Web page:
5.3 First, it became apparent from both the photographs - and the abstracted/colour-coded plans of the 76 workhomes, discussed below - that some of the buildings were mostly workspace, while others were mostly dwelling. (Photographs and plans were blu-tacked up onto three large cupboard doors in my home-based workroom and arranged and rearranged until the patterns made sense). From this process emerged perhaps the most basic, but potentially also the most useful, workhome typology, that regarding 'dominant function'. Some home-based workers work in their homes (Figs 19, 20) while others live at their workplaces (Figs 21, 22). This simple observation identifies two radically different types of workhome, which I have labeled 'work-dominated' and 'home-dominated'. These workhomes provide quite different life-worlds for their associated home-based workers. Not all 76 workhomes fell into these two groups, however. A third, less common, category is where the dwelling and workplace elements of the building have 'equal status', each function with direct access onto the street. The identification of these three types has major architectural and policy implications. It also suggests human behavioural implications and significance in terms of both the domestic and occupational identities of home-based workers. These will be discussed later.

Figure 19. Working at home (writer/journalist), London borough, 2005 (left)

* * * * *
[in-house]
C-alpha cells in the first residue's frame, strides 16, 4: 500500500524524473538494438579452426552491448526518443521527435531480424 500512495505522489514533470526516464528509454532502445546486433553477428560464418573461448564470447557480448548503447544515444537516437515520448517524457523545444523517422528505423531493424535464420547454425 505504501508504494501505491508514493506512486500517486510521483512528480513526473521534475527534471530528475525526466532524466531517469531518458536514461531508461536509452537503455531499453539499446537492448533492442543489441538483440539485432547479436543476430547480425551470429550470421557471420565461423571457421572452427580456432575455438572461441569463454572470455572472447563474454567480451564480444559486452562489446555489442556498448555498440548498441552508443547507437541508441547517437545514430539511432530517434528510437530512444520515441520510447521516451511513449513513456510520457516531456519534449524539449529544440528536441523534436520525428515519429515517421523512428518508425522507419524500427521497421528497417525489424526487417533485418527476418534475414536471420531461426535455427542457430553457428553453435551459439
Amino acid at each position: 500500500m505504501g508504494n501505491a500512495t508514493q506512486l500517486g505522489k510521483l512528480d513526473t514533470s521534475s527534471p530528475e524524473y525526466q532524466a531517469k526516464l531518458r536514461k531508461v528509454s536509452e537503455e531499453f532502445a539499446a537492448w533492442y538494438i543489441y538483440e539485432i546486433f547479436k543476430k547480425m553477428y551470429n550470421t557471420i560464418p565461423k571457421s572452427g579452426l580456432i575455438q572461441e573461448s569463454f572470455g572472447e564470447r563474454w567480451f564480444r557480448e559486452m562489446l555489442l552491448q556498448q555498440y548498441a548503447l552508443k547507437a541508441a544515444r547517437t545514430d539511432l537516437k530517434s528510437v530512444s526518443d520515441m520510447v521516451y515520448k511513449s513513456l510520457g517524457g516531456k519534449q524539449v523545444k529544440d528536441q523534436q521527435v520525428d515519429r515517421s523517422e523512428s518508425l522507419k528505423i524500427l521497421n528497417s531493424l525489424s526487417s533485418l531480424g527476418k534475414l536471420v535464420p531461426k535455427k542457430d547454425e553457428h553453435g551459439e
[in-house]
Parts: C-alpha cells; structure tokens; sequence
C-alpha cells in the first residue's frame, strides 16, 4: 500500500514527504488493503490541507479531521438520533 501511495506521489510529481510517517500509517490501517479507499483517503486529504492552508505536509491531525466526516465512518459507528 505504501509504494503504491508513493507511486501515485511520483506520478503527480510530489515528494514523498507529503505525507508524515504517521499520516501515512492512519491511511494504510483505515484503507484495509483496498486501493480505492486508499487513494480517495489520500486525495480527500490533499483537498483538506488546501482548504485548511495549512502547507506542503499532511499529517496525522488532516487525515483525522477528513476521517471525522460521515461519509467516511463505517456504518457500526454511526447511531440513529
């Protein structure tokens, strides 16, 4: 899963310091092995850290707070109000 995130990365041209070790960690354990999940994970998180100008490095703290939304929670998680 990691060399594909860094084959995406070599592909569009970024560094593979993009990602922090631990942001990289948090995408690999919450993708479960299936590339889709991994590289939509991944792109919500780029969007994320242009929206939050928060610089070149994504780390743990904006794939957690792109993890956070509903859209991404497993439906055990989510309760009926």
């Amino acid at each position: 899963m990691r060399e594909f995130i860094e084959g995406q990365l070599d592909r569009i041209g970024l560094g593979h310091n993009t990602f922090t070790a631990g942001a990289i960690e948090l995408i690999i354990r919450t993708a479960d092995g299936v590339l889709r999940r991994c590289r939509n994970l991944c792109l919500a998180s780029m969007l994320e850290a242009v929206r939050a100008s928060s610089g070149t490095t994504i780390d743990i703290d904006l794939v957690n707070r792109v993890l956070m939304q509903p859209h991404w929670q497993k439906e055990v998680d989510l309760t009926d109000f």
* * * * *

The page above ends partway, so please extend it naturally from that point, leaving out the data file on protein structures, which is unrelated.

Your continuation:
Figure 20. Working at home (curator), London borough, 2005 (right)

Figure 21. Living at the workplace (car mechanic), London borough, 2005 (left)
Figure 22. Living at the workplace (furniture-maker), London borough, 2005 (right)

5.4 The second typology, of 'spatial design strategies' (again established through a visual pattern-making process using the abstracted/colour-coded plans), identifies a trio of basic spatial relationships between home and work that underlie all 76 workhomes. Each provides a different degree of spatial separation between the dwelling and workplace aspects of the workhome. In 'live-with' workhomes, both functions are carried out in a single built envelope with a single entrance onto the street (Figs 23, 24). Within this type there are a number of possible models, including the 'office in the spare bedroom' and 'double-height space with mezzanine' models. In 'live-adjacent' workhomes, a greater degree of spatial separation between the two functions is created; home and workplace are adjacent to each other, but in separate built envelopes and with separate entrances (Fig 25). This type is common in pubs and shops, where a clear division between public and private spaces is preferred. In the third type, 'live-nearby', an even greater degree of separation between workplace and dwelling elements is achieved by locating the two functions in separate buildings a short distance away from each other (Fig 26). Common examples include the 'shed at the bottom of the garden' and the 'mews workplace at the bottom of the garden with a separate access road'.

Figure 23. 'Live-with' home end (costume designer-maker), London borough, 2005 (left)
Figure 24. 'Live-with' work end (costume designer-maker), London borough, 2005 (right)

Figure 25. 'Live-adjacent' (shopkeeper), West Sussex village, 2005

Figure 26. 'Live-nearby' (building surveyor), London borough, 2005